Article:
│   └── log
    ├── peterspython2.dump_20191017
    ├── peterspython_image_web_1.283.tar
    └── project
        ├── Dockerfile
        └── requirements.txt

To load the database:

mysql -upeterspythonuser -p peterspython2 < peterspython2.dump_20191017

To load the docker image, requires you are root:

docker load -i peterspython_image_web_1.283.tar

Next step is copying the static folder from my local system to the ISPConfig '/web' folder, see also above.

Add user, UID, and group, GID, to docker-compose and Dockerfile

I use Docker-compose to start and stop the container, map volumes, etc. The .env file holds a number of configuration variables we pass to docker-compose. First part of this file:

# production environment vars

PROJECT_NAME=peterspython

FLASK_CONFIG=production

# docker-compose, docker
# peterpepyco:client2
CONTAINER_USER=peterpepyco
CONTAINER_UID=5055
CONTAINER_GROUP=client2
CONTAINER_GID=5006
...

The first part of the compose file:

# docker-compose_base.yml

version: '3.2'

services:
  web:
    image: ${PROJECT_NAME}_image_web:1.283
    container_name: ${PROJECT_NAME}_container_web
    env_file:
      - ./.env
    restart: always
    build:
      context: ./project
      dockerfile: Dockerfile
      args:
        - CONTAINER_USER=${CONTAINER_USER}
        - CONTAINER_UID=${CONTAINER_UID}
        - CONTAINER_GROUP=${CONTAINER_GROUP}
        - CONTAINER_GID=${CONTAINER_GID}

    ports:
      - "${SERVER_PORT_HOST}:${SERVER_PORT_CONTAINER}"
    volumes:
...

and then in the Dockerfile:

...
# create and set working directory
RUN mkdir -p /home/flask/project
WORKDIR /home/flask/project

# copy app code into container
COPY . ./

# create group and user used in this container
ARG CONTAINER_USER
ARG CONTAINER_UID
ARG CONTAINER_GROUP
ARG CONTAINER_GID

RUN addgroup -g $CONTAINER_GID $CONTAINER_GROUP && \
    adduser -D -H -G $CONTAINER_GROUP -u $CONTAINER_UID $CONTAINER_USER && \
    chown -R $CONTAINER_USER:$CONTAINER_GROUP /home/flask

USER $CONTAINER_USER

Starting the container

Again this requires you are root:

docker-compose -f docker-compose_base_1.283_production.yml -f docker-compose_production.yml up -d

The result is:

Creating network "docker_default" with the default driver
Creating peterspython_container_web ... done

If the container does not start check logs, messages. If it runs but you get errors you can enter the running container, first get the container id:

docker ps

which returns:

CONTAINER ID        IMAGE                          COMMAND                  CREATED             STATUS              PORTS                    NAMES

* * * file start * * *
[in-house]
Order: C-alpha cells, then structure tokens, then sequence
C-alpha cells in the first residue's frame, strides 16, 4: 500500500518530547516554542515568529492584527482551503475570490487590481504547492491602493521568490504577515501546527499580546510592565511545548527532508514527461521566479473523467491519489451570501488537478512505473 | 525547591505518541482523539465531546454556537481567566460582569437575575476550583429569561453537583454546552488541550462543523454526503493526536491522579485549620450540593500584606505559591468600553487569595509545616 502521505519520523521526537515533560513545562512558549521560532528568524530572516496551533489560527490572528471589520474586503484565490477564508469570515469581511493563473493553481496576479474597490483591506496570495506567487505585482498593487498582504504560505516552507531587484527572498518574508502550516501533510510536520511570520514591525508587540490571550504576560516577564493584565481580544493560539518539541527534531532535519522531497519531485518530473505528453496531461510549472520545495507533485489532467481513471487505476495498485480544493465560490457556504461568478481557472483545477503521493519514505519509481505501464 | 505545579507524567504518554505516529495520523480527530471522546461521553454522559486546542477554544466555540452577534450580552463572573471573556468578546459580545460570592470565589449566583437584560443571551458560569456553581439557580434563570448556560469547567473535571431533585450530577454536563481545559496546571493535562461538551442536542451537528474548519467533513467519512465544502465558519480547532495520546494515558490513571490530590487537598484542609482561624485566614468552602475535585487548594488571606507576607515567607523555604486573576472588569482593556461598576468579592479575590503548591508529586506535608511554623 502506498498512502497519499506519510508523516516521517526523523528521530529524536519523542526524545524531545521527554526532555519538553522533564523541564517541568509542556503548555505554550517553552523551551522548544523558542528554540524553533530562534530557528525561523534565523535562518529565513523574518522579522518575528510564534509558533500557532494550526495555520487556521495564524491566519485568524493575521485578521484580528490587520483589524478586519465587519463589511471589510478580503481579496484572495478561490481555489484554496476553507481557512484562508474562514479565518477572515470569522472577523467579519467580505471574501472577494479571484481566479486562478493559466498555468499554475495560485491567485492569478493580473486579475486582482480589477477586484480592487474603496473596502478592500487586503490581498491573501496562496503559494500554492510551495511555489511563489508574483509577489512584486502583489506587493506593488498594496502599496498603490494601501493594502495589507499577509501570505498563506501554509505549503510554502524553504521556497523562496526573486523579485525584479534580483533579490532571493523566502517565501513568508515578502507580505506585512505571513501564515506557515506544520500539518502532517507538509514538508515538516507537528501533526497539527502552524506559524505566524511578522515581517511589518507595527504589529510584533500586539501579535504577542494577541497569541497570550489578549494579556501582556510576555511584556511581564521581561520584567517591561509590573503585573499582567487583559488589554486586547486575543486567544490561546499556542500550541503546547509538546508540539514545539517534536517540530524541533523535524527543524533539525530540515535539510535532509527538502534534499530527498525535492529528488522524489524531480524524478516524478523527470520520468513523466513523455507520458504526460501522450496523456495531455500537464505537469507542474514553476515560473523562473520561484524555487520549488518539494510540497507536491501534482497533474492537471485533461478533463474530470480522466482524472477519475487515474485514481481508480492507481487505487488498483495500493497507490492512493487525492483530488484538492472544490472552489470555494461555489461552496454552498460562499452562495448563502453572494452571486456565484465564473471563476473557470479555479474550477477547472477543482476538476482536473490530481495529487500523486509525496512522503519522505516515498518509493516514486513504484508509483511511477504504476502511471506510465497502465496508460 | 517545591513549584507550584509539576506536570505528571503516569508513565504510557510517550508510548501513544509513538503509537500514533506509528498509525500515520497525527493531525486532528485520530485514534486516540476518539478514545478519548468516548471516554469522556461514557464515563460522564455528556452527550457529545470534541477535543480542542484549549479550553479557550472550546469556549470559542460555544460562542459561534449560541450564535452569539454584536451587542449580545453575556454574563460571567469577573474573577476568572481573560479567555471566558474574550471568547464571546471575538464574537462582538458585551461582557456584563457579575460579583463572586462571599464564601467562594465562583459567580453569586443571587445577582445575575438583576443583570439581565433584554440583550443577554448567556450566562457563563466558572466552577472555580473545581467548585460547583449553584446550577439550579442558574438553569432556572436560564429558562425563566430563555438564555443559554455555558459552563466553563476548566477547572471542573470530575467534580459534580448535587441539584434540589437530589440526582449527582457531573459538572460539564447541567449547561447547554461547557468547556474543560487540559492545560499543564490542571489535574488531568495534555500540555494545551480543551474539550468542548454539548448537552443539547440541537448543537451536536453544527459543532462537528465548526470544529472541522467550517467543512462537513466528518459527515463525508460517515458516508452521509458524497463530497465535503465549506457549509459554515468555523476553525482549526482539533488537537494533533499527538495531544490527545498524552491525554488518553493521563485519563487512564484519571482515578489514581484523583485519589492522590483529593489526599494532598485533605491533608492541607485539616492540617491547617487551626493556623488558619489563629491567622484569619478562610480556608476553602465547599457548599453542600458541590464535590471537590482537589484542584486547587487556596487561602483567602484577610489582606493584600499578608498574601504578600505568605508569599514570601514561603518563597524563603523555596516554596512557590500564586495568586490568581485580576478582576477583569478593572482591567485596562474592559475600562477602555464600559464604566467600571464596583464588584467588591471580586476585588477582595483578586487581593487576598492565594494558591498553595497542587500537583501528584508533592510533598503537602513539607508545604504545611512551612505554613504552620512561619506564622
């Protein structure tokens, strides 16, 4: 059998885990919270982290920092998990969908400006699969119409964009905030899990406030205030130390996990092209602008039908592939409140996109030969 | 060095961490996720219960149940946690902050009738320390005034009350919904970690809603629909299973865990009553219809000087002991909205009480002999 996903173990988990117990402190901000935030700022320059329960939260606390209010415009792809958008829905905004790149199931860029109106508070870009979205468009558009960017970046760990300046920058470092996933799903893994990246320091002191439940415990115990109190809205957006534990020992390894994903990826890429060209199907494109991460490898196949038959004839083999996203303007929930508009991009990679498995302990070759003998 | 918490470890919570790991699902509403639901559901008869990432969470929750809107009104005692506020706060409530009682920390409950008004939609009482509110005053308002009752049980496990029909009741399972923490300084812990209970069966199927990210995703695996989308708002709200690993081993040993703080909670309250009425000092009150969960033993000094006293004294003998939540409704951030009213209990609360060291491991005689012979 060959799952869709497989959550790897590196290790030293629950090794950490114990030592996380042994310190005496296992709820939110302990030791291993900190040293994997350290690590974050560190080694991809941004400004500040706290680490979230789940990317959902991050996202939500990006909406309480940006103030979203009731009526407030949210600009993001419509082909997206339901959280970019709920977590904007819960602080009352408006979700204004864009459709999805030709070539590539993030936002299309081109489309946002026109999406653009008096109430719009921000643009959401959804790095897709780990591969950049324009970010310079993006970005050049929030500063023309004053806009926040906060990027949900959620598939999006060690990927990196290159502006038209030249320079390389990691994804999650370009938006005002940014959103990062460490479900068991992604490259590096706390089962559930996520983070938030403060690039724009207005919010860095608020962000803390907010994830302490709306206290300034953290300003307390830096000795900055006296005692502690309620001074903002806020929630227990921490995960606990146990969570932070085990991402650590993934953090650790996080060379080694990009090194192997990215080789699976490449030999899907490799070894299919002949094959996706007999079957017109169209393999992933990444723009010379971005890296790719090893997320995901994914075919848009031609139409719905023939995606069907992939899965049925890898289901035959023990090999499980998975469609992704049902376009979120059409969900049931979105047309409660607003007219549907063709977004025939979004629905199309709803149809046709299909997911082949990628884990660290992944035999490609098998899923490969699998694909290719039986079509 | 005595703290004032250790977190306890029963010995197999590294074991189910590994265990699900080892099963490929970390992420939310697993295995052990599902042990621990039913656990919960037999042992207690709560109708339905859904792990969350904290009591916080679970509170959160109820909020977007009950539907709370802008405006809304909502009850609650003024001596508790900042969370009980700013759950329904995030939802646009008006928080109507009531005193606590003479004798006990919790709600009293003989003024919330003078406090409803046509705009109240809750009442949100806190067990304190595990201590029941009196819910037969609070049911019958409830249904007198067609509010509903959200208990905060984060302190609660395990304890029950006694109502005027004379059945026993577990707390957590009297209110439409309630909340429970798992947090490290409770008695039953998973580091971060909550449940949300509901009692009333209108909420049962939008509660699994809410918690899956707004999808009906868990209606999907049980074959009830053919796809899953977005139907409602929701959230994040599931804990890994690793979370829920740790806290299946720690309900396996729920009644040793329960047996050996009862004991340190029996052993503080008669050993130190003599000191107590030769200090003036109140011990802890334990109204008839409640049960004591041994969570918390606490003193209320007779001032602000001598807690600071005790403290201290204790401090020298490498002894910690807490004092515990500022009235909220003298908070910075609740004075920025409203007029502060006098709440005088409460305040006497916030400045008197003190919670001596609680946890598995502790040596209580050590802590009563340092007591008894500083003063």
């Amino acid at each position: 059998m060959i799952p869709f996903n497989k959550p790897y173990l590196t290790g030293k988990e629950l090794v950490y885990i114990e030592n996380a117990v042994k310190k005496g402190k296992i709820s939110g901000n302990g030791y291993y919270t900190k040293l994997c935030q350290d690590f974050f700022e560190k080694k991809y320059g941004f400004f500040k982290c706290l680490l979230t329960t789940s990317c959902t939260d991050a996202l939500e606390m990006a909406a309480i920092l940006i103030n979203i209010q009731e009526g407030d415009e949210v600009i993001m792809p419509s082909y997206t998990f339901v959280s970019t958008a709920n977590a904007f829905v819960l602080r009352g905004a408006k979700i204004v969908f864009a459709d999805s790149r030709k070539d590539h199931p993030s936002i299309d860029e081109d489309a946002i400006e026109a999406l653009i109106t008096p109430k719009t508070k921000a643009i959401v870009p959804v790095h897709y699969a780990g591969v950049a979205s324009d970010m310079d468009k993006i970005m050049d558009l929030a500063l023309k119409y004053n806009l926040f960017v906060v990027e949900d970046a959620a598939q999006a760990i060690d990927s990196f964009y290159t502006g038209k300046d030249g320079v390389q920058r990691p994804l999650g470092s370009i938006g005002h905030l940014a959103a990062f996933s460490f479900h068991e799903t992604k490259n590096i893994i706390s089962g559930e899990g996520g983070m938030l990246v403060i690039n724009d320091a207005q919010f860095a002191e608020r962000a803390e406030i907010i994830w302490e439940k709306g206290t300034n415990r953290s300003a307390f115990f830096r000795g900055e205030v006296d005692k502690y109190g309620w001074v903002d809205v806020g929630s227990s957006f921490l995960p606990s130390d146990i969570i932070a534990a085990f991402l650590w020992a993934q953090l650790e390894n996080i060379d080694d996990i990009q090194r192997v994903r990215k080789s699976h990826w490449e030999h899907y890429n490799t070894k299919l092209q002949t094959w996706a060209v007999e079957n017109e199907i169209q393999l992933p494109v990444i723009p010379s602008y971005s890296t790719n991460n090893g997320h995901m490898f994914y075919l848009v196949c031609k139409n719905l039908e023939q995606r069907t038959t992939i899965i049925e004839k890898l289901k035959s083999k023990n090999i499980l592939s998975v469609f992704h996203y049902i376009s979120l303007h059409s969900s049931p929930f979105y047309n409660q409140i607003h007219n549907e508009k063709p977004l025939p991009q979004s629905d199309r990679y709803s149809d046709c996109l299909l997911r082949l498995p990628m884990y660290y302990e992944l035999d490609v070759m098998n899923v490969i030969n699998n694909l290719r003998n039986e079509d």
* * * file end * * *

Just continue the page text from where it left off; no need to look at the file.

292aa9bcecaf        peterspython_image_web:1.283   "/usr/local/bin/guni…"   18 hours ago        Up 18 hours         0.0.0.0:8000->8000/tcp   peterspython_container_web

Then enter the running container:

docker exec -it 292aa9bcecaf sh

Note that we start sh and not bash because bash is not in the Alpine image.

Summary

It is not really difficult once you understand (part of) Docker and (part of) ISPConfig. Now you can run anything you want on an ISPConfig server.

I used a maximum of ISPConfig services, I am happy using MariaDB but some people may complain that for example PostgreSQL is not supported. It would be nice if ISPConfig would add PostgreSQL as an option. That would be better than adding a PostgreSQL service to the container, increasing the size of the container.

A problem is that we need to be root when loading the Docker image and starting and stopping the container, in fact this is required for every Docker command. This means this method is not suitable for just some random clients. It would be nice if ISPConfig would support a method to allow per-site Docker and Docker-Compose commands. Also containers expose ports which may conflict with existing ones. This can be solved by assigning a per-site port range. 

Is the setup on ISPConfig secure enough using the jailed Shell User credentials to run the container? I see a possible problem with the use of the UID and starting the container being root. The UID of the jailed Shell User peterpepyco is the same as the UID of web73 meaning that the Docker container in fact runs as web73:client2 and not as peterpepyco:client2. I must look into this further. Perhaps namespace can be used. But for the moment I am happy it is running. 

Links / credits

How do I add a user when I'm using Alpine as a base image?
https://stackoverflow.com/questions/49955097/how-do-i-add-a-user-when-im-using-alpine-as-a-base-image

Running Docker Containers as Current Host User
https://jtreminio.com/blog/running-docker-containers-as-current-host-user/

Compose file version 3 reference
https://docs.docker.com/compose/compose-file/

How to copy Docker images from one host to another without using a repository
https://stackoverflow.com/questions/23935141/how-to-copy-docker-images-from-one-host-to-another-without-using-a-repository

Isolate containers with a user namespace
https://docs.docker.com/engine/security/userns-remap/